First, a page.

The sopranissimo saxophone (also known as the piccolo or soprillo saxophone) is the smallest member of the saxophone family. It is pitched in B♭, one octave above the soprano saxophone. Because of the difficulties in building such a small instrument—the soprillo is 30 cm (12 in) long, 33 cm (13 in) with the mouthpiece—it is only since the mid-2010s that a true sopranissimo saxophone has been able to be produced. The keywork only extends to a written E♭6 (sounding D♭7), rather than F, F♯, or sometimes G, like most saxophones, and the upper octave key has to be placed on the mouthpiece.
(Single-reeded aerophone with keys)
|Developed||28 June 1846|
In B♭: sounds a minor seventh higher than written.
Military band family:
The extremely small mouthpiece requires a small and focused embouchure, making the soprillo difficult to play, particularly in its upper register. There is very little market demand for soprillos, reducing the economy of scale and making the soprillo more expensive than more common saxophones like the alto or tenor.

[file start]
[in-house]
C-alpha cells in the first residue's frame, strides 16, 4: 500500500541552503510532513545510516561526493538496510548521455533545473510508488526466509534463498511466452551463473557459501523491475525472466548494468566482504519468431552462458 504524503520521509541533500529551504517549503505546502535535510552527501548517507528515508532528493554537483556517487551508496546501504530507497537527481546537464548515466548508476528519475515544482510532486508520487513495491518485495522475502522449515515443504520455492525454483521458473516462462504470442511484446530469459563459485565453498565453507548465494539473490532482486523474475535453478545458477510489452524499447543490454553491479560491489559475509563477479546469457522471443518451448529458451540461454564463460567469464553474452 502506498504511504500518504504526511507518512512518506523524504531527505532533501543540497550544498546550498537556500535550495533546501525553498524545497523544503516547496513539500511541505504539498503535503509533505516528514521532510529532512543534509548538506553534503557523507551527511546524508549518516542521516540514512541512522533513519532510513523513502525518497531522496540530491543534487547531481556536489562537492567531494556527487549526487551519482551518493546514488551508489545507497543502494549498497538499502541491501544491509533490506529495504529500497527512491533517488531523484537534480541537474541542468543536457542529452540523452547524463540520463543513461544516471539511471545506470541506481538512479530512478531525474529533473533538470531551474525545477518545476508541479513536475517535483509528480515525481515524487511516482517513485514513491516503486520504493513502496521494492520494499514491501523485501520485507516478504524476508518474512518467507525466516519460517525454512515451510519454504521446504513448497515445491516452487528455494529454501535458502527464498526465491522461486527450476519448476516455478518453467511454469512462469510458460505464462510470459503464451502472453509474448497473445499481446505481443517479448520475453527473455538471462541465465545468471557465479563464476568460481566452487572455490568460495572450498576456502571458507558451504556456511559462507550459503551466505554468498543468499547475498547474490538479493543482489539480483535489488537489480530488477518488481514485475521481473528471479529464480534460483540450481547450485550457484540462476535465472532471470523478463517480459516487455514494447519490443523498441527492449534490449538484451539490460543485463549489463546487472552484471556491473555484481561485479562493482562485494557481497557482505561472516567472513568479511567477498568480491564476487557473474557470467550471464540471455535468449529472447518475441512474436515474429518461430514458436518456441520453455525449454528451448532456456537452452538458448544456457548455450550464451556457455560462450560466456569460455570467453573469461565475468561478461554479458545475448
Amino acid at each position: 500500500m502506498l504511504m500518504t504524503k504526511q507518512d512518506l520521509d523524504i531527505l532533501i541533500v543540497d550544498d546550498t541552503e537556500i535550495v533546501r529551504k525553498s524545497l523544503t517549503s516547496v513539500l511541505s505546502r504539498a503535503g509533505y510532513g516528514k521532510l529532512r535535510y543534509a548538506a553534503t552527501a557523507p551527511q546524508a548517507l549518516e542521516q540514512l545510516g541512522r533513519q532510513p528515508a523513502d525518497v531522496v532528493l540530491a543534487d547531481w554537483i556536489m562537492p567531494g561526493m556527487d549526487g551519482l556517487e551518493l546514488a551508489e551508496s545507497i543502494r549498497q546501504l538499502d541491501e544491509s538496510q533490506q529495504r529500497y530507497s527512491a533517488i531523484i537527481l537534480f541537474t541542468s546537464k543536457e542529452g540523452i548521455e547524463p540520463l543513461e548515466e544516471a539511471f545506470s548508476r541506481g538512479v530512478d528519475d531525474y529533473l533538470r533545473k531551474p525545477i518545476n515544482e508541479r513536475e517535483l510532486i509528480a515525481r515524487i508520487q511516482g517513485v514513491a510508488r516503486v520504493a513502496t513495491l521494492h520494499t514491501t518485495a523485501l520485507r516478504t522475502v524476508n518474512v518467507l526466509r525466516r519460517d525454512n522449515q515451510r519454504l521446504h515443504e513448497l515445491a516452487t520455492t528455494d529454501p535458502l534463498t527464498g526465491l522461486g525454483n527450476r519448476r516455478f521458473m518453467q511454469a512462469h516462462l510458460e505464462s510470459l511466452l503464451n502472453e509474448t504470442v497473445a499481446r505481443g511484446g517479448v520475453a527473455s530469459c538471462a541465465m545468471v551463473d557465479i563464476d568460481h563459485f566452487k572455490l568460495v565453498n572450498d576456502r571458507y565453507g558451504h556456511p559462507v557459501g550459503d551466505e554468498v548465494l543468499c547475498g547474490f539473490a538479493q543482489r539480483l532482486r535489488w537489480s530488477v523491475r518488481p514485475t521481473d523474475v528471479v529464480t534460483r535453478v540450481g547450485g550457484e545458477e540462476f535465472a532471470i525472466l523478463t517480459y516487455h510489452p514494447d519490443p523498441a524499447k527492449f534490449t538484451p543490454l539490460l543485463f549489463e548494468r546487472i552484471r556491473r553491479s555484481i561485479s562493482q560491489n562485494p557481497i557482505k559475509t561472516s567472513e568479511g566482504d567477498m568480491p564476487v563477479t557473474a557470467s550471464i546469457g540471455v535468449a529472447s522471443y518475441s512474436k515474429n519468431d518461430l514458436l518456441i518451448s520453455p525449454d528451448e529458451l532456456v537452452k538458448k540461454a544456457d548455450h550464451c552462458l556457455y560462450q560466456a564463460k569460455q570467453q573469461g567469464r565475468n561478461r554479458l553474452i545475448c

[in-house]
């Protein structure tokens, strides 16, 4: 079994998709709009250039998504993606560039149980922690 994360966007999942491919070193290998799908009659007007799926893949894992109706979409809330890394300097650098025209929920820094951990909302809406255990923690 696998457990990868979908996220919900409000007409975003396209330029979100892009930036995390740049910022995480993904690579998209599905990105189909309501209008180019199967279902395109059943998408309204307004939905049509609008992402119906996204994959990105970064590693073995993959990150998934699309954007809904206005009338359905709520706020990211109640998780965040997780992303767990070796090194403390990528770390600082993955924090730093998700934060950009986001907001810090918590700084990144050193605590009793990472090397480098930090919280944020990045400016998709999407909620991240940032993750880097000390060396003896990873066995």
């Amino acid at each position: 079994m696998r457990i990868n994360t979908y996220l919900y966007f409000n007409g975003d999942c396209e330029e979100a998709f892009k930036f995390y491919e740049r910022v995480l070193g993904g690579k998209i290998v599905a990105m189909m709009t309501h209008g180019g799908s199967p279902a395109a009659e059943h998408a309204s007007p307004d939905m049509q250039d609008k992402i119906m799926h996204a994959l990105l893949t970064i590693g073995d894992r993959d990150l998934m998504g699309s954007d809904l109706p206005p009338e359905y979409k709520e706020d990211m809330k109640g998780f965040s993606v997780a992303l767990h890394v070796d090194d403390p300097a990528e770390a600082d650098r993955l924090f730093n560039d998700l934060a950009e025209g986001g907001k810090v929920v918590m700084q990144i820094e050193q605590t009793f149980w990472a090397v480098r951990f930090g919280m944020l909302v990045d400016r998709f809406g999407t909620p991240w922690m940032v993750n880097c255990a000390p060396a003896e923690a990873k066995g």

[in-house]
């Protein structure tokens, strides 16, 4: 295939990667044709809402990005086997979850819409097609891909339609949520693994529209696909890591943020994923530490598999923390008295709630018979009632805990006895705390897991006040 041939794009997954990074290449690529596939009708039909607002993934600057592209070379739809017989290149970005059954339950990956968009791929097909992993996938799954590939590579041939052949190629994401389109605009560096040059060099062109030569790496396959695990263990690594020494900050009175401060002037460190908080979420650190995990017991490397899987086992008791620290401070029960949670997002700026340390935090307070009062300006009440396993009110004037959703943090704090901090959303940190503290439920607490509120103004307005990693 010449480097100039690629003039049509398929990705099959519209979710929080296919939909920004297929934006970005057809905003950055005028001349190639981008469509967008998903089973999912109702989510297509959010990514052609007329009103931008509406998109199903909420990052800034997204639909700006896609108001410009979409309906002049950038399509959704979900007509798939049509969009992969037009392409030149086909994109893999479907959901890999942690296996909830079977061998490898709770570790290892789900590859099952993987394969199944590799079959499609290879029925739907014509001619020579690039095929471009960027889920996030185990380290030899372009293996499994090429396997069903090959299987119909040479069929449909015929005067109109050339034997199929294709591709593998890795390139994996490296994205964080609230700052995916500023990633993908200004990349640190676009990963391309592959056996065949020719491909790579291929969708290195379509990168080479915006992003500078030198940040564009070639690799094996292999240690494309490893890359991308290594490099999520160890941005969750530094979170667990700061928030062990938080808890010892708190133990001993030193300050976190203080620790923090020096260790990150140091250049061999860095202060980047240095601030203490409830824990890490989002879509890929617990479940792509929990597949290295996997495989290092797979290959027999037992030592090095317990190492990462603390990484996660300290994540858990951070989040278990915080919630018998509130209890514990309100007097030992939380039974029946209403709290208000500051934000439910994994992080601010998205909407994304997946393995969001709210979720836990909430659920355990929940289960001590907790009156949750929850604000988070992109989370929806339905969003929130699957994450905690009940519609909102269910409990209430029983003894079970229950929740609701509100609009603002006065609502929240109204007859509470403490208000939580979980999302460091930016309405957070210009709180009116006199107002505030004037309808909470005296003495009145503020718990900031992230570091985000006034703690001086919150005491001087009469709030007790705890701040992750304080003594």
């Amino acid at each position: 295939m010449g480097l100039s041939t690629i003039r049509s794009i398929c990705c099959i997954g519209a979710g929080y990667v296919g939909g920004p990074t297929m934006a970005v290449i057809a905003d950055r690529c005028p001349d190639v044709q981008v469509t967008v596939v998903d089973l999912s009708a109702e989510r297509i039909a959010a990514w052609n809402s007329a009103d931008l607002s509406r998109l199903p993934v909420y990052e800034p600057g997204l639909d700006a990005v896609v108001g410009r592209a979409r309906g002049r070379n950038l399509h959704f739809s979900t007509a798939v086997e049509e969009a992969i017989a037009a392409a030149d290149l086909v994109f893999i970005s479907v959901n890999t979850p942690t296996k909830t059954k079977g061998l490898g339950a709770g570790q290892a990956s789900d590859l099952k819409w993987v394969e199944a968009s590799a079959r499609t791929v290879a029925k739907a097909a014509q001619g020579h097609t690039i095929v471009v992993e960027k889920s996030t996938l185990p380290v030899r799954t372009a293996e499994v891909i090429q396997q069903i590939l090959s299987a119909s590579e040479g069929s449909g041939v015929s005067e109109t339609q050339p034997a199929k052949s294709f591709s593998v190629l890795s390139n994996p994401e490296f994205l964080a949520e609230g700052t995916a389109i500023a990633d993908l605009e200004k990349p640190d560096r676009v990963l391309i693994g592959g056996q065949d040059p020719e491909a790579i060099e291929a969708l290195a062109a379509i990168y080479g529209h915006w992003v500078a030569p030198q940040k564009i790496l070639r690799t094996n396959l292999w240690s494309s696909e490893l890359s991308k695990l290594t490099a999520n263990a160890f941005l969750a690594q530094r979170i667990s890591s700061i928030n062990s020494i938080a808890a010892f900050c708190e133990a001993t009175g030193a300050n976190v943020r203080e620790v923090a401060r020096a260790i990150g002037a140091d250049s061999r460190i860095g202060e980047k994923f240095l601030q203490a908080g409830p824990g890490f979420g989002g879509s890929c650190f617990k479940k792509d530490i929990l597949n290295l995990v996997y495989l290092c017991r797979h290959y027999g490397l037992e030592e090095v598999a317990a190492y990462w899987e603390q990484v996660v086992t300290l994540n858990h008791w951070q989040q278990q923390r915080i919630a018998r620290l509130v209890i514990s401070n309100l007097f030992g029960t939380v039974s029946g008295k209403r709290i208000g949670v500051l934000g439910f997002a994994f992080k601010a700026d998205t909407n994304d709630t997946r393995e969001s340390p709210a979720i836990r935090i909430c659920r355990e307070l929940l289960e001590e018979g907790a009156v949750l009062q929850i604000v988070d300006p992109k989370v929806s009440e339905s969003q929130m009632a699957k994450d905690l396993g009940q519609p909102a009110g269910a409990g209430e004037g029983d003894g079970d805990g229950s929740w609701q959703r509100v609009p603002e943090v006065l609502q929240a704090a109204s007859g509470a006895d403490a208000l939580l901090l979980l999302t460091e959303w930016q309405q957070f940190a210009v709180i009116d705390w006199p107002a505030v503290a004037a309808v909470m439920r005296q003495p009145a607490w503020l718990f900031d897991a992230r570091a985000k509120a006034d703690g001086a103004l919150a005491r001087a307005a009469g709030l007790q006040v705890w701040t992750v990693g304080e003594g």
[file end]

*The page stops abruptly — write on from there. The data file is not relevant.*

- "June 28, 1846: Parisian Inventor Patents Saxophone". Wired.com. Retrieved 14 February 2011.
- Website dedicated to the soprillo
- Soprillo page from Benedikt Eppelsheim site
- The National Saxophone Choir of Great Britain (NSC) Hear the soprillo in action with other members of the saxophone family
- Strange saxes page at the web site of Jay C. Easton; includes pictures and sound clips of his soprillo.
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